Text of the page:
The San Francisco Zoo has revealed that an owl in its care was smuggled into the country disguised as an Easter egg before being rescued by a sting operation.
The origins of Athena, a protected Eurasian eagle owl, have been kept secret for more than two years because she was evidence in a trans-Atlantic trial, which involved corrupt falconers in Europe and the United States, according to a press release by Zoo spokeswoman Gwendolyn Tornatore.
But today, officials from the zoo and U.S. Fish and Wildlife will finally tell her story in full, aspart of an educational campaign about the plight of raptors. The trial recently has resulted in a sentencing, so Athena can finally be officially turned over to the zoo, the release said.
Athena came to the country as an egg in April or May 2005, one of 15 eggs illegally transported from Europe by smuggler Jeffrey Diaz of Redwood City, according to the zoo’s release and news reports of the time.
The eggs he transported had been painted as Easter eggs with commercial egg dyes, and transported in baskets on commercial airliners.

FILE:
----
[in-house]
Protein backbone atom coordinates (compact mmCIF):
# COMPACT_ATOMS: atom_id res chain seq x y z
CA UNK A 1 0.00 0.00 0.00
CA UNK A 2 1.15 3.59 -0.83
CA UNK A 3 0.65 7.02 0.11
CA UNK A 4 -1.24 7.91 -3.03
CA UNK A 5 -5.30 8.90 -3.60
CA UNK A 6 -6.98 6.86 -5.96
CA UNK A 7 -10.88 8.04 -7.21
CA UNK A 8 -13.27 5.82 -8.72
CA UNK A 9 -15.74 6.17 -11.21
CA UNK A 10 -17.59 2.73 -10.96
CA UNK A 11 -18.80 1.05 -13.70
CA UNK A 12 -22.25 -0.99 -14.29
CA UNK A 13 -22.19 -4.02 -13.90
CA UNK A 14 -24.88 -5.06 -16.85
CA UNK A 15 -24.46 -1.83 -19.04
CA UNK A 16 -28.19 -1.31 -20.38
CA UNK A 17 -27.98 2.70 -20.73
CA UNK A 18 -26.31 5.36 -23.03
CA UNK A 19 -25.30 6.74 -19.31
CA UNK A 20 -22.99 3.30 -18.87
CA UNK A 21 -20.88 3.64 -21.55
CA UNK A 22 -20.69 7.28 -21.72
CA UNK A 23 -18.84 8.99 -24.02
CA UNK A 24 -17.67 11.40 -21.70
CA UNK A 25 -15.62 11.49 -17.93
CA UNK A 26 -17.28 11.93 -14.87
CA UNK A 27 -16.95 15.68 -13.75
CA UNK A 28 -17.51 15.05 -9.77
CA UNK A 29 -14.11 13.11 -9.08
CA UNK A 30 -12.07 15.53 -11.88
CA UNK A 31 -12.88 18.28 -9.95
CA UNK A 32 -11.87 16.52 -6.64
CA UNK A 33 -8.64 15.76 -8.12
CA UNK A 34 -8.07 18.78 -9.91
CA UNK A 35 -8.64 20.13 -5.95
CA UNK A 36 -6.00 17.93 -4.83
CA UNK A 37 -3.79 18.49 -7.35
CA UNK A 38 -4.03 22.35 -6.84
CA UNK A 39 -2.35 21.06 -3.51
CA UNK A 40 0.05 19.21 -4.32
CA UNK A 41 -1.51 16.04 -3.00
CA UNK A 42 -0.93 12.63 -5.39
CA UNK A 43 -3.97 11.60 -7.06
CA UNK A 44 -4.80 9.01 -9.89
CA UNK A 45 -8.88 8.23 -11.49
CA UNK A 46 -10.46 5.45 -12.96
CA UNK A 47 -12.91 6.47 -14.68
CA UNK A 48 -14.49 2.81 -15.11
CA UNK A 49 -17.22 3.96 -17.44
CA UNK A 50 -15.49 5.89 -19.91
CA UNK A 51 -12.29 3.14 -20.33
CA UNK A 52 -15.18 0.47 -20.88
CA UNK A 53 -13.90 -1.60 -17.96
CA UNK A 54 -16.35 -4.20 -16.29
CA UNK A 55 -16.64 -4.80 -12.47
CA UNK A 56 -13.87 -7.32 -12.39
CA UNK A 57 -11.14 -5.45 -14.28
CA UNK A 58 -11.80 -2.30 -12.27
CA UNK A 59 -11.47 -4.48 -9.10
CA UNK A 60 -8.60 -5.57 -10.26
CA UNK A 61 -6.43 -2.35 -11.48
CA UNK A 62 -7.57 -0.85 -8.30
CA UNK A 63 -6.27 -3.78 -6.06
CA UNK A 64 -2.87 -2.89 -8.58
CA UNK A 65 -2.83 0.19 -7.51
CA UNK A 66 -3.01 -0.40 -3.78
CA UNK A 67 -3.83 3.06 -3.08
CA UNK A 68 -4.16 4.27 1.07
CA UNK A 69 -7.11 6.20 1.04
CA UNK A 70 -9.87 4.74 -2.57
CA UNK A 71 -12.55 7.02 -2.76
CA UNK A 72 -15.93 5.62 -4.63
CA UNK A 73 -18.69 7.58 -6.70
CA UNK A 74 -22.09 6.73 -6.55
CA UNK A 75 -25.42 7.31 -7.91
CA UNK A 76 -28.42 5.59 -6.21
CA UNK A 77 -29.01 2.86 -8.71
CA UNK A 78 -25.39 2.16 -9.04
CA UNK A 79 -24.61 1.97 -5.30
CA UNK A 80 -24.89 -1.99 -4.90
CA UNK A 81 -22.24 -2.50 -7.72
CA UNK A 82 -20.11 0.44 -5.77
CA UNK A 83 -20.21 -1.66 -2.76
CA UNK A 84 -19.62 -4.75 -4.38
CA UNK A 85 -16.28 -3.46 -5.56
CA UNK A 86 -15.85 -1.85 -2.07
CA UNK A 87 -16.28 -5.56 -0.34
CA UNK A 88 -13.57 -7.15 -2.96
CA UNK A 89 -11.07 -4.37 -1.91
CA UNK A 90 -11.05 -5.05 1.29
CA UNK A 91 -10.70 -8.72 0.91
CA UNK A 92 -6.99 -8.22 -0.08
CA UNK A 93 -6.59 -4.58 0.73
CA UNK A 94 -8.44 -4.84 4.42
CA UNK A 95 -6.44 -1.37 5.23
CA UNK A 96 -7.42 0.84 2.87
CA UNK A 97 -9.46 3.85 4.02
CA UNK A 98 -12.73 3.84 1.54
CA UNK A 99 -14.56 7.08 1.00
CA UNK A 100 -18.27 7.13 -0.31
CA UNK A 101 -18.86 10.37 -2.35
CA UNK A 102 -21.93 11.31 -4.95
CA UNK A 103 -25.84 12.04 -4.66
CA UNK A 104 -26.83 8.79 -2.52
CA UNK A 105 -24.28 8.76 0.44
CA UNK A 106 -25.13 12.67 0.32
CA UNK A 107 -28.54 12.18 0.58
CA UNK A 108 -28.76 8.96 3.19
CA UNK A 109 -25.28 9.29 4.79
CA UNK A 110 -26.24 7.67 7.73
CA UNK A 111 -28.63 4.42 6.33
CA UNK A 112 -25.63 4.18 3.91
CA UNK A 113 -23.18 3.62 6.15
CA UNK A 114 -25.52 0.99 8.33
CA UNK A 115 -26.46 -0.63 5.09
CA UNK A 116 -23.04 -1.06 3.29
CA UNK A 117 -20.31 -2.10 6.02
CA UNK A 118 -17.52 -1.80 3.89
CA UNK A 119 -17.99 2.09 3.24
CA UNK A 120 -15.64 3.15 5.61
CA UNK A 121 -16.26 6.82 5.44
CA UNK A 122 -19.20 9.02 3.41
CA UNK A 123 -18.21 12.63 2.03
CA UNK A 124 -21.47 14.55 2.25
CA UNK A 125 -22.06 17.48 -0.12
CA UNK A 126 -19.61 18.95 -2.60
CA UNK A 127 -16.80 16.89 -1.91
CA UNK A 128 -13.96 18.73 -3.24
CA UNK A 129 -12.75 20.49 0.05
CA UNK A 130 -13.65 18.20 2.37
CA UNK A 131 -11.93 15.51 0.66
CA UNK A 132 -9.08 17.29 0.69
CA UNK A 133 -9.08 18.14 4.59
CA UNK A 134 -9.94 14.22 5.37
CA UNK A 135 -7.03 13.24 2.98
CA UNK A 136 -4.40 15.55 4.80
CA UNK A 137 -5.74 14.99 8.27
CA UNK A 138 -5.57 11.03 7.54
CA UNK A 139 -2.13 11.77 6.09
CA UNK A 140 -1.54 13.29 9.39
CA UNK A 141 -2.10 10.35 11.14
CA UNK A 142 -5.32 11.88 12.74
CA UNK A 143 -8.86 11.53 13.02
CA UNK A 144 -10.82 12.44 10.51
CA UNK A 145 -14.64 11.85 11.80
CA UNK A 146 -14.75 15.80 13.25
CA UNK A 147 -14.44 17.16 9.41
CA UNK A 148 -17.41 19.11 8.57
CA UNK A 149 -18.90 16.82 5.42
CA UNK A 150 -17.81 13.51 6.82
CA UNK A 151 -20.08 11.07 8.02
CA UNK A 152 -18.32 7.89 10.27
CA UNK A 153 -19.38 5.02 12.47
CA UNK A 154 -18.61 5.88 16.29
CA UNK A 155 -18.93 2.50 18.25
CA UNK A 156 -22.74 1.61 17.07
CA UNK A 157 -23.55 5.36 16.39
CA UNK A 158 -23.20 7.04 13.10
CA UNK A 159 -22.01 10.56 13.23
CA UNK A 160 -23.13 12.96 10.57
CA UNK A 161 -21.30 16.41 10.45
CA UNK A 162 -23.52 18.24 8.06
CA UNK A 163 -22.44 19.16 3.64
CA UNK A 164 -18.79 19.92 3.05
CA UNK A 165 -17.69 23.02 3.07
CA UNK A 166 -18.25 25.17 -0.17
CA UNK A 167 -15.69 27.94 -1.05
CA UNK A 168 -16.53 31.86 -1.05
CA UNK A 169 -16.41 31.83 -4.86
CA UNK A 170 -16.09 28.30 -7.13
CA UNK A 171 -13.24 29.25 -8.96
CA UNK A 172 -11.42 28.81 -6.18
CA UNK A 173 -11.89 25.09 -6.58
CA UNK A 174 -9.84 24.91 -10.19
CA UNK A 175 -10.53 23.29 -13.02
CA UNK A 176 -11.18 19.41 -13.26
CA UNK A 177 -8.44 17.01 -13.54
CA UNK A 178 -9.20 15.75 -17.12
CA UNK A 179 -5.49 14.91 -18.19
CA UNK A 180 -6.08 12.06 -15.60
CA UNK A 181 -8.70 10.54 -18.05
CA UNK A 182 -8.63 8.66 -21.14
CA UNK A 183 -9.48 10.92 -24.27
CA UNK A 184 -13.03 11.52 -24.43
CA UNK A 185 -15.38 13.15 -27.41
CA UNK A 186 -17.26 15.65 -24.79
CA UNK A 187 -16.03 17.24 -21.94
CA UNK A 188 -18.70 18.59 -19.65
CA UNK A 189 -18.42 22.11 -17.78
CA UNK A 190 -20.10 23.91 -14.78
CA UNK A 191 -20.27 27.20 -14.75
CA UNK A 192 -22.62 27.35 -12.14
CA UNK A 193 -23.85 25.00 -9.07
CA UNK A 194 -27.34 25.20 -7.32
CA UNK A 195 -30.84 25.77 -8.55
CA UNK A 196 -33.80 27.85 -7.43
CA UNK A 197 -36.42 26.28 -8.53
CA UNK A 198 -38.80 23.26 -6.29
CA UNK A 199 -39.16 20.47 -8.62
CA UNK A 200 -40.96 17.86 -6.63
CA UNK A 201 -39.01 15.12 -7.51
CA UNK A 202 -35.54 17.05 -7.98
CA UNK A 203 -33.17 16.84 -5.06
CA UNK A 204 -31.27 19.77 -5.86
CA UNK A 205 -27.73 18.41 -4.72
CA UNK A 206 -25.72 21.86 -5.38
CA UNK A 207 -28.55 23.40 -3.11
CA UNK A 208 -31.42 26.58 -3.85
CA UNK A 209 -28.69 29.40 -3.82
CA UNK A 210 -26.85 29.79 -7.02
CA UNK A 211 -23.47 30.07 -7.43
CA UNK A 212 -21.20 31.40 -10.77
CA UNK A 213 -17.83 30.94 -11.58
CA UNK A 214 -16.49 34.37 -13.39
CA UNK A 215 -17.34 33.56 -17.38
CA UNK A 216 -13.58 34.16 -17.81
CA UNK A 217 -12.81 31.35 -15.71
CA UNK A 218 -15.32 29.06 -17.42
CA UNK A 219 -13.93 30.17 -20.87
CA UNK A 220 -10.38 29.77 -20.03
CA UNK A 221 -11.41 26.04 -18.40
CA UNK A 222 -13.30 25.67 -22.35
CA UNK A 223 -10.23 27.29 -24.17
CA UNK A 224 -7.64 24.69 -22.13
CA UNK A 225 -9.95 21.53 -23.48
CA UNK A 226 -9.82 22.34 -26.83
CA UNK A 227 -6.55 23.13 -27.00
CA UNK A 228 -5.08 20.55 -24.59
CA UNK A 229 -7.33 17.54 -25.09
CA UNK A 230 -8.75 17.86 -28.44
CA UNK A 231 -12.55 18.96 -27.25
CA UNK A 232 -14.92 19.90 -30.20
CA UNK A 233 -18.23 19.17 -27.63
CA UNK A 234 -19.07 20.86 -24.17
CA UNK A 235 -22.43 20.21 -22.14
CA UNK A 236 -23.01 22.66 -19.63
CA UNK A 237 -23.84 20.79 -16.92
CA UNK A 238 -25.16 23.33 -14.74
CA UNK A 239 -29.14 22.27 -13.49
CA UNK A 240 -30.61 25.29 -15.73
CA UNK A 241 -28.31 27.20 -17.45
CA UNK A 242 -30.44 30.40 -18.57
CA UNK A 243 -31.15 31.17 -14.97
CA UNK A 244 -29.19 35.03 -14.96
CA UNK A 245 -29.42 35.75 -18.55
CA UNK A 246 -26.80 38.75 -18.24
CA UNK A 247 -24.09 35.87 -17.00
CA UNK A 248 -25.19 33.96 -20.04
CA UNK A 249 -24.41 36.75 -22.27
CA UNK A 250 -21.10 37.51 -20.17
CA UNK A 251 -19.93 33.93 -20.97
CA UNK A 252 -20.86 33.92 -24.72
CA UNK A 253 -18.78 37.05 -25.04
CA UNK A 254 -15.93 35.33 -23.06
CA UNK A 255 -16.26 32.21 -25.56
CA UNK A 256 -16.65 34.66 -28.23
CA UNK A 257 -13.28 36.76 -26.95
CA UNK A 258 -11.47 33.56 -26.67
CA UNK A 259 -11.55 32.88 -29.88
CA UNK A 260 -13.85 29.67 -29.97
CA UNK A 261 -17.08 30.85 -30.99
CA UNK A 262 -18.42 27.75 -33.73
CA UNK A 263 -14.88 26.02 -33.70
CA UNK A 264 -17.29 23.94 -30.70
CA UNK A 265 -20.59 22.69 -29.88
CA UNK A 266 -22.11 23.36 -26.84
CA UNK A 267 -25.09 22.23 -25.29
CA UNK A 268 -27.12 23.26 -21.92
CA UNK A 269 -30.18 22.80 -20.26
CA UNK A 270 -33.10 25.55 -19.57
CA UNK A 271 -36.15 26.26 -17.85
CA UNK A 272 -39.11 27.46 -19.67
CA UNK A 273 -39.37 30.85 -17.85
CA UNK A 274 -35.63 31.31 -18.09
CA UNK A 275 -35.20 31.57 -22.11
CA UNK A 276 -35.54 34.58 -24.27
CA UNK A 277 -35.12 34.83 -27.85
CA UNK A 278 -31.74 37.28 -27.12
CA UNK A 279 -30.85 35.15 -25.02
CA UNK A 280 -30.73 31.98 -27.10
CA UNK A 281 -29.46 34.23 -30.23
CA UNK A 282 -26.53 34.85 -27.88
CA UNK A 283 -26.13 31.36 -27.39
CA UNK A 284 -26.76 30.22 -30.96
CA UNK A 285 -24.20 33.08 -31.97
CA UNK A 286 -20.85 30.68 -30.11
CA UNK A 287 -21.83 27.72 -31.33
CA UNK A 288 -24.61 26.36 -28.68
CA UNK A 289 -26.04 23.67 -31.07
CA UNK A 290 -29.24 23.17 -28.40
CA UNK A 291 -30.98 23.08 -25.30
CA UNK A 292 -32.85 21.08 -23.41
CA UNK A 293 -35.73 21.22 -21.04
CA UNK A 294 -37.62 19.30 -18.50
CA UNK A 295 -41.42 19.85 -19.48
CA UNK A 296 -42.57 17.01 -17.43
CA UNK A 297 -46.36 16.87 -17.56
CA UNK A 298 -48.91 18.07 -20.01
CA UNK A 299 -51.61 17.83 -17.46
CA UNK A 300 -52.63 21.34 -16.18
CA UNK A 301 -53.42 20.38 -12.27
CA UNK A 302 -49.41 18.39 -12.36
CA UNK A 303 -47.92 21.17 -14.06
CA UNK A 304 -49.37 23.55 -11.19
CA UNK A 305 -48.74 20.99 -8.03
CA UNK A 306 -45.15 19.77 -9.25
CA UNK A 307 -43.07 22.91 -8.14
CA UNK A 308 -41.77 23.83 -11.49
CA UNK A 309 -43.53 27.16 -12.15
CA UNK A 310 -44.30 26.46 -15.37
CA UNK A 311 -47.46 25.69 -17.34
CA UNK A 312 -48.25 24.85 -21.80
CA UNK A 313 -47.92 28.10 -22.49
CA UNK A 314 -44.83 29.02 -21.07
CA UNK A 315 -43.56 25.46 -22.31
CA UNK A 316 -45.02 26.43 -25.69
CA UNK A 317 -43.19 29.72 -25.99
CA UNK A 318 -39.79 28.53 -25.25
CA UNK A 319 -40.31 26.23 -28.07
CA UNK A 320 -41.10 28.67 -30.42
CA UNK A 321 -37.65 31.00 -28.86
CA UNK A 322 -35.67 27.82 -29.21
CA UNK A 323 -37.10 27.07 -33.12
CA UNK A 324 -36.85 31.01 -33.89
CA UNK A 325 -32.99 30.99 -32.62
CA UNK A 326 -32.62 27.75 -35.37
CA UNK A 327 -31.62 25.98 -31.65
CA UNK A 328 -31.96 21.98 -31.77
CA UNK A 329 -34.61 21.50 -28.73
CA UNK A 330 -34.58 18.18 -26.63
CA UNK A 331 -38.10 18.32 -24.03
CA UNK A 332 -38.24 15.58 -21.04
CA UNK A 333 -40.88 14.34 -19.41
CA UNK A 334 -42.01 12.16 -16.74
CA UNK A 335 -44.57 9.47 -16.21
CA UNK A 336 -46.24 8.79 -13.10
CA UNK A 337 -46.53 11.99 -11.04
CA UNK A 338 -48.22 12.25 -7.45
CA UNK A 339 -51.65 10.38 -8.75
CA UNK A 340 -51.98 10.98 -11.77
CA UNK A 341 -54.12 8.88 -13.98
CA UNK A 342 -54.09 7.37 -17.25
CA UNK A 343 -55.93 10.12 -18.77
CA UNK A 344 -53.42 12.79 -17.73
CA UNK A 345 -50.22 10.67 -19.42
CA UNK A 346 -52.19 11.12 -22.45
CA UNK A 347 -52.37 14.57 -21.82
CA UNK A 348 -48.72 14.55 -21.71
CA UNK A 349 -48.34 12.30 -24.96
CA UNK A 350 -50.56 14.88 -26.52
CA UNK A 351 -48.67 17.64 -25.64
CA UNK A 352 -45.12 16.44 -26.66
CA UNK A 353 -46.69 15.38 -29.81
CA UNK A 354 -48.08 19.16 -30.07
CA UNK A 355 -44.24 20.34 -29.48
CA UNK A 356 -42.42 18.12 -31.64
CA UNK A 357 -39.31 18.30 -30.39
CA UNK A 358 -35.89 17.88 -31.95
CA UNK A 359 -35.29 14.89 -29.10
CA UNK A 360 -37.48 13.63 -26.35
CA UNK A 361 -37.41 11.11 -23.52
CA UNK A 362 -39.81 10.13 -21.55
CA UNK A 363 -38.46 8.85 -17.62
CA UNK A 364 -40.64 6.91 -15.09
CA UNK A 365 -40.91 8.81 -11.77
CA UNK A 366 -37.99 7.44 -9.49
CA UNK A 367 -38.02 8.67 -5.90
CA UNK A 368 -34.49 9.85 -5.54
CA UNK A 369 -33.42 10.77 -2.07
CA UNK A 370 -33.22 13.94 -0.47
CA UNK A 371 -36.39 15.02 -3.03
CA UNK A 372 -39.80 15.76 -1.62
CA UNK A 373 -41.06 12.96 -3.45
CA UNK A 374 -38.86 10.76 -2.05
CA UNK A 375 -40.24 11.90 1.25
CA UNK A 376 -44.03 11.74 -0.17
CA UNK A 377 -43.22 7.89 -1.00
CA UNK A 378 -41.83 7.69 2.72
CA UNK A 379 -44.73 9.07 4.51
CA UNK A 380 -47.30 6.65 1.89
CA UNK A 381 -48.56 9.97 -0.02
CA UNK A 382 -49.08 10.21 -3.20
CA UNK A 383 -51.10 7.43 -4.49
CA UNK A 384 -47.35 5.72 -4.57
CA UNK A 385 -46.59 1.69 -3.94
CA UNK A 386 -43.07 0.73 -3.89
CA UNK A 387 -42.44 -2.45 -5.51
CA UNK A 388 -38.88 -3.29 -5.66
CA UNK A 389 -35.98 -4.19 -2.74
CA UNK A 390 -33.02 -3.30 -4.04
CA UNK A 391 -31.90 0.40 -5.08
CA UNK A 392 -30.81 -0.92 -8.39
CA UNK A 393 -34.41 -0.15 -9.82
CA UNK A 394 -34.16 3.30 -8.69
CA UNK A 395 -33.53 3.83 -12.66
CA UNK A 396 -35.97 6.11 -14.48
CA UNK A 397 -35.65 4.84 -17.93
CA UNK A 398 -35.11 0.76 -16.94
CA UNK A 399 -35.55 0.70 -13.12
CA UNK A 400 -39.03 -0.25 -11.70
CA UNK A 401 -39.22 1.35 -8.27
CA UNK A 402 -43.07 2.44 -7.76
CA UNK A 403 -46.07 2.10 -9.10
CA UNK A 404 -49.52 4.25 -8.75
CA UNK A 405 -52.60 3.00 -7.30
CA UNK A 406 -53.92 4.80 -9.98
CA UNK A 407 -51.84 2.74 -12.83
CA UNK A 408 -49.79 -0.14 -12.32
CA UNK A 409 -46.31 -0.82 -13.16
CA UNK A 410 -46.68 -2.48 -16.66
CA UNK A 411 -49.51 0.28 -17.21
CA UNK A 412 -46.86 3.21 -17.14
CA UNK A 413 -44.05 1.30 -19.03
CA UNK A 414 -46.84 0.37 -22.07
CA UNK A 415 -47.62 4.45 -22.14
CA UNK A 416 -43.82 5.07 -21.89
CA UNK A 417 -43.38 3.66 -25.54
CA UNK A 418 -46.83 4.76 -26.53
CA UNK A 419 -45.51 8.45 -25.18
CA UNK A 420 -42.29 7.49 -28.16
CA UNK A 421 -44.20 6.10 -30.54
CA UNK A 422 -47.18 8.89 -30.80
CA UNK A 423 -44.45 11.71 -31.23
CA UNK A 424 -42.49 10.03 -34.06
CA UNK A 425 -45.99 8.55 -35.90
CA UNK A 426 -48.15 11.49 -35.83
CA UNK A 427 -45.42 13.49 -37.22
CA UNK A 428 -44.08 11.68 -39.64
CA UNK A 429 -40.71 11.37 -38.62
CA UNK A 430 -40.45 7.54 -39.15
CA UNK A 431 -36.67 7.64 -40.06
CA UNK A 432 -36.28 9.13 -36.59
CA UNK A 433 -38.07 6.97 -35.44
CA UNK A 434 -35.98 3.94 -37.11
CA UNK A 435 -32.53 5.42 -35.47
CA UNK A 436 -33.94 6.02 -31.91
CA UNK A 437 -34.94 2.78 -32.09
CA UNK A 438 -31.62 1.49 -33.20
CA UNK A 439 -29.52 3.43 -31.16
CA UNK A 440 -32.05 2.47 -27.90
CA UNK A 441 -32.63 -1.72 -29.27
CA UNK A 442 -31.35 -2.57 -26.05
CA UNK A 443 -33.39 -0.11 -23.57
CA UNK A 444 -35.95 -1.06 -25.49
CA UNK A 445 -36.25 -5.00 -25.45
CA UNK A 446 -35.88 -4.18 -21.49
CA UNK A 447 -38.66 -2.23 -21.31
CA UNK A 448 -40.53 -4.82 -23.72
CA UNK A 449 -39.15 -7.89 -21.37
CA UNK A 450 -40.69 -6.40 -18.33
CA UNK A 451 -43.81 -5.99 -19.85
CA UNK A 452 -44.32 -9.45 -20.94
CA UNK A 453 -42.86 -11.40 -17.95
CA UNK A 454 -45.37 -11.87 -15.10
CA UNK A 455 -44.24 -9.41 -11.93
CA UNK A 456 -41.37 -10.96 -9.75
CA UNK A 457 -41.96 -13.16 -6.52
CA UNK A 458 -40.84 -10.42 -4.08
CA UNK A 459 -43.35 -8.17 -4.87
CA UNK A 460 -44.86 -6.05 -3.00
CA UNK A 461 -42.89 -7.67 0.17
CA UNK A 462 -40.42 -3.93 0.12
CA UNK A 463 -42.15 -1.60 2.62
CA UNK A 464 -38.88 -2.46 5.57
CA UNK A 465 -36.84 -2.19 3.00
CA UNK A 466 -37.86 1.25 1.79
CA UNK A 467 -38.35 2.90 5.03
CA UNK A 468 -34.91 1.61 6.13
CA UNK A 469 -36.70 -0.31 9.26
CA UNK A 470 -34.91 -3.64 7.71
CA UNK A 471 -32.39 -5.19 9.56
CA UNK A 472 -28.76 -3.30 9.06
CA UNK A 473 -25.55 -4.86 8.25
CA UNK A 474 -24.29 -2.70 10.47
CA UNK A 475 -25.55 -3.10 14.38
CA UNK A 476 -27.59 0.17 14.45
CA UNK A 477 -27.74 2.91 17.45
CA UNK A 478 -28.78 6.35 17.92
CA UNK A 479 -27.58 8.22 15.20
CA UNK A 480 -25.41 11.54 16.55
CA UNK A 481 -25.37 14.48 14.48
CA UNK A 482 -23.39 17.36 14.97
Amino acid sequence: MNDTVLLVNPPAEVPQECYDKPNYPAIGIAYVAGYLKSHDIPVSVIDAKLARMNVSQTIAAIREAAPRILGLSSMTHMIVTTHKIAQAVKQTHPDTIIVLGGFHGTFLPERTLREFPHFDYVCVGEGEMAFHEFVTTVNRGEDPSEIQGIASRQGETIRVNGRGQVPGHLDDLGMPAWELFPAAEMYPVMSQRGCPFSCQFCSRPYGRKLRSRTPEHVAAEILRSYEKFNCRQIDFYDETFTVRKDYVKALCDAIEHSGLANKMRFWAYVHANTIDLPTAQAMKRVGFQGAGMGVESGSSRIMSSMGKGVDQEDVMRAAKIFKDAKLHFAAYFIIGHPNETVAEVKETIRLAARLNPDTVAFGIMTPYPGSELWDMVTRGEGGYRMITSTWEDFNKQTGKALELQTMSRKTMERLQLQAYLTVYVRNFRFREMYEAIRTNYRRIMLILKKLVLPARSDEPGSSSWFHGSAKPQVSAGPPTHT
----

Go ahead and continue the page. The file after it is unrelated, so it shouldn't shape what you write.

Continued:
The eggs were kept warm with hot-water bottles that had been placed under the wrappings of the Easter baskets. However, in the nest, owls typically turn their eggs every hour to keep their temperature consistent, the release states.
Since the incubation conditions in the baskets were poor, only three of the 15 eggs survived. One of those resulting owlets was Athena. After she and the other owls were seized from Diaz’s home as part of the undercover Operation Easter Basket, she was sent to the San Francisco Zoo, where she has lived for two years, traveling to schools to educate students about raptors.
In November 2006, Diaz pleaded guilty to four felony counts of smuggling. Eagle owls are protected under the Convention on International Trade in Endangered Species of Wild Fauna and Flora, according to the U.S. Department of justice.